By Edwin Folven, 3/22/2012
Police Increase Patrols and Urge Vigilance
Local leaders in the Jewish community have denounced the recent murders of seven people in southern France, including a rabbi and three Jewish school children who were shot to death on Monday at a school in Toulouse.
The Los Angeles Police Department also implemented additional patrols around Jewish schools, temples and other sensitive locations in Los Angeles. The suspect, Mohammed Merah, 24, was identified by French authorities as having ties to a terrorist group with connections to Al-Qaeda. He reportedly murdered the rabbi and schoolchildren in response to the deaths of Palestinian children, and murdered three soldiers last week in response to French military operations in Afghanistan. Merah engaged French authorities in a standoff on Wednesday, and had reportedly injured two additional officers.
Capt. Steve Sambar, head of the Los Angeles Police Department’s Major Crimes Division, which is part of the Counterterrorism and Special Operation Bureau, said the command staff at each of the department’s divisions was briefed about the situation in France on Monday, and that additional patrols had been deployed to sensitive locations. Sambar said there were no credible threats to any targets in Los Angeles or the United States, but said the department always remains vigilant in regards to terrorist threats.
“Without getting into specifics on how we handle these types of things, anytime we hear anything like this, we respond by making sure our schools and organizations are protected,” Sambar said. “All geographic area commanding officers were made aware of what is happening, and we sent out bulletins and briefings to all of our terrorism liaison officers. Most importantly, we are reaching out to the public to be our eyes and ears within the community, and if they see something, to notify us immediately.”
The Jewish Federation issued a statement about the attacks, and spokesperson Mitch Hammerman said there are always measures being taken to protect against similar attacks occurring in Los Angeles, although he could not go into specifics.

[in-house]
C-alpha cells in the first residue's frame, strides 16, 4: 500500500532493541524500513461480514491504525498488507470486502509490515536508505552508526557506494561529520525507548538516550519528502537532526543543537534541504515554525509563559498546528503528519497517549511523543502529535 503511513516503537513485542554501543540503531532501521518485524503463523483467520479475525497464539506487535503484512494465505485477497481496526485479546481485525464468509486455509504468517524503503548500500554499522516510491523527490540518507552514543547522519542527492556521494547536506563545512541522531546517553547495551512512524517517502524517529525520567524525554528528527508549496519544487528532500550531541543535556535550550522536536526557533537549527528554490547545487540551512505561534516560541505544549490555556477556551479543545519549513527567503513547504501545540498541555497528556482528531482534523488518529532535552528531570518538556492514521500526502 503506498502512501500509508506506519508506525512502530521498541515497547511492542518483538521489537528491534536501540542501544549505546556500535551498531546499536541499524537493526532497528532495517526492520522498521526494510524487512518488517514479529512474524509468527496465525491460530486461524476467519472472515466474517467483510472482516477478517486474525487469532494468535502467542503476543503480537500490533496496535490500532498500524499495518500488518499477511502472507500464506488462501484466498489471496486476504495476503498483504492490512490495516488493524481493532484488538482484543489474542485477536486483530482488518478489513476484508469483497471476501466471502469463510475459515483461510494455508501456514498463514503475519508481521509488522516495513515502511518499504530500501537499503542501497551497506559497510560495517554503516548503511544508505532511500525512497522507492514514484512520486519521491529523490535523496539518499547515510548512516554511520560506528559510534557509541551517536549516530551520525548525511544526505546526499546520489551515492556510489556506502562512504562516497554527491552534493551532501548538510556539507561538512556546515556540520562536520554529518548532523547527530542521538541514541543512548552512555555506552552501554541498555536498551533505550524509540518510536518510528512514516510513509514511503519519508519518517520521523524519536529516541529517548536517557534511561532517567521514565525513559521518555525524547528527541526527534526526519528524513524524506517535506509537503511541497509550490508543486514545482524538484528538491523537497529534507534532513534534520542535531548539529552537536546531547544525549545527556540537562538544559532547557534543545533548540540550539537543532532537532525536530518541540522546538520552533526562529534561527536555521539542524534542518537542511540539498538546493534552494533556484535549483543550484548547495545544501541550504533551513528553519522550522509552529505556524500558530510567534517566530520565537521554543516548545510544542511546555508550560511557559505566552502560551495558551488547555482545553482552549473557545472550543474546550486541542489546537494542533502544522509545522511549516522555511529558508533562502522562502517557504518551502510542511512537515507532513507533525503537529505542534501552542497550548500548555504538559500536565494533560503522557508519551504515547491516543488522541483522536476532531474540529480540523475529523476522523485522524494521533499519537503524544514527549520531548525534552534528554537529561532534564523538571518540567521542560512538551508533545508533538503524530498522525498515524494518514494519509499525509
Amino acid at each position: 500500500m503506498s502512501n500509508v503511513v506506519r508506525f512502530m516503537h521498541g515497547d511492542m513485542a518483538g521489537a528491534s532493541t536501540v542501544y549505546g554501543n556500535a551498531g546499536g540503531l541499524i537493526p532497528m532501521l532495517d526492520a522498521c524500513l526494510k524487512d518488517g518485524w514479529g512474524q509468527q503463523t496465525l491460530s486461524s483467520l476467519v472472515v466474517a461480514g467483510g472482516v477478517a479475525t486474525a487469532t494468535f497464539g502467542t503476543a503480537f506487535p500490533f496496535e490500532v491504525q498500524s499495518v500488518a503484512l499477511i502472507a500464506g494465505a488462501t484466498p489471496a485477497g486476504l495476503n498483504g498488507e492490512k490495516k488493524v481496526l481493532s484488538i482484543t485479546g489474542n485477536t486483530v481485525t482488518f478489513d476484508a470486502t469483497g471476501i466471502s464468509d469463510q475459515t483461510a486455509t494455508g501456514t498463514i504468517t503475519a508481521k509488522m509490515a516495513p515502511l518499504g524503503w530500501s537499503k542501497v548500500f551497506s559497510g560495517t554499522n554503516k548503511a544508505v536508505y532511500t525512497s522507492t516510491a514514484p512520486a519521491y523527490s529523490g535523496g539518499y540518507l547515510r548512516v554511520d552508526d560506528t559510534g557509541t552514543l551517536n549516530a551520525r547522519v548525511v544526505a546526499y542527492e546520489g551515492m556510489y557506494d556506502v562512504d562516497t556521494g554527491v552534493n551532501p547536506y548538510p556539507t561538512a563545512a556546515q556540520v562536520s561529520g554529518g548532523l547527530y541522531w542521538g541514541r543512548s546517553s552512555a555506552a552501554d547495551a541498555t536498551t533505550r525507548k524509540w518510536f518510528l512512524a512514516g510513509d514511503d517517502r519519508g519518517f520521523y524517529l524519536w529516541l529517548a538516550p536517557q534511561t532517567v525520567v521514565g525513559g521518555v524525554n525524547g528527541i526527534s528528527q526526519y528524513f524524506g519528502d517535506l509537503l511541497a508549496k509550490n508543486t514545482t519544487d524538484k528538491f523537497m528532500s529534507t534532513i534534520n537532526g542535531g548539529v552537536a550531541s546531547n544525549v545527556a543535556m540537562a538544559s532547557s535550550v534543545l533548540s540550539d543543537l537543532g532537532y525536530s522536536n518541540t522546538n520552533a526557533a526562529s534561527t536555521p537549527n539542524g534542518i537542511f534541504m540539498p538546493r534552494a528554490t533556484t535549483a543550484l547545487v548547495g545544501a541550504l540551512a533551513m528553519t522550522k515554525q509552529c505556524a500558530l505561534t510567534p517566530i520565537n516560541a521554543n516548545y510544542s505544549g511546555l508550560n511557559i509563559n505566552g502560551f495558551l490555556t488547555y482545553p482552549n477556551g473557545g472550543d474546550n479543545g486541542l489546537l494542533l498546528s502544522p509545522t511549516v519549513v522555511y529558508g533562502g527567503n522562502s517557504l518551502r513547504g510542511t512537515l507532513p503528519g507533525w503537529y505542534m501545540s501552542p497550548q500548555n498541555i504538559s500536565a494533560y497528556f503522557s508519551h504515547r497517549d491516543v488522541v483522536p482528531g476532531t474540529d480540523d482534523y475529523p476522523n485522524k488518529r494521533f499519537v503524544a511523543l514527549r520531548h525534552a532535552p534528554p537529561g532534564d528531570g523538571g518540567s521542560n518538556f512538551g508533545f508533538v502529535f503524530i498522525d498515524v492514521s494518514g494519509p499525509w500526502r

“We are deeply saddened by the senseless tragedy that took the lives of four people outside the Ozar Hatorah school in Tolouse, France,” the Jewish Federation statement read. “Through our Federation’s on-the-ground partners in France, we are reaching out to the families, assessing needs of the community, and providing psychologists and other assistance to help the students and teachers of the school cope with this horrific event. On behalf of our community, we mourn the loss of innocent lives and stand in solidarity with our Jewish family around the world in condemning acts of hatred.”
Miriam Prum Hess, director of the center for excellence in day school education for the Bureau of Jewish Education in Los Angeles, said an e-mail was sent to administrators at all 38 Jewish day schools under the organization’s jurisdiction, reminding them about remaining vigilant, and that staff members were encouraged to review security plans.
“As horrific as it is, it is a good time to renew all school procedures and be on alert,” Prum Hess said. “Fortunately, we are always on a heightened security alert at all Jewish day schools. It is an unfortunate and bone-chilling reminder that that we constantly need to review all security.”
Rabbi Abraham Cooper, associate dean at the Simon Wiesenthal Center and the Museum of Tolerance, said the attacks in France represent an unfortunate reality that terrorists can attack anywhere.
“When this kind of attack happens, every Jewish parent, every Jewish household reacts with a deep sense of pain and a deep sense of outrage,” Cooper said. “This is a constant issue. It is part of our reality. This is the nature of a war we all hope and pray will all go away, but unfortunately, with the world we live in today, it’s all wishful thinking, and we have to remain on guard.”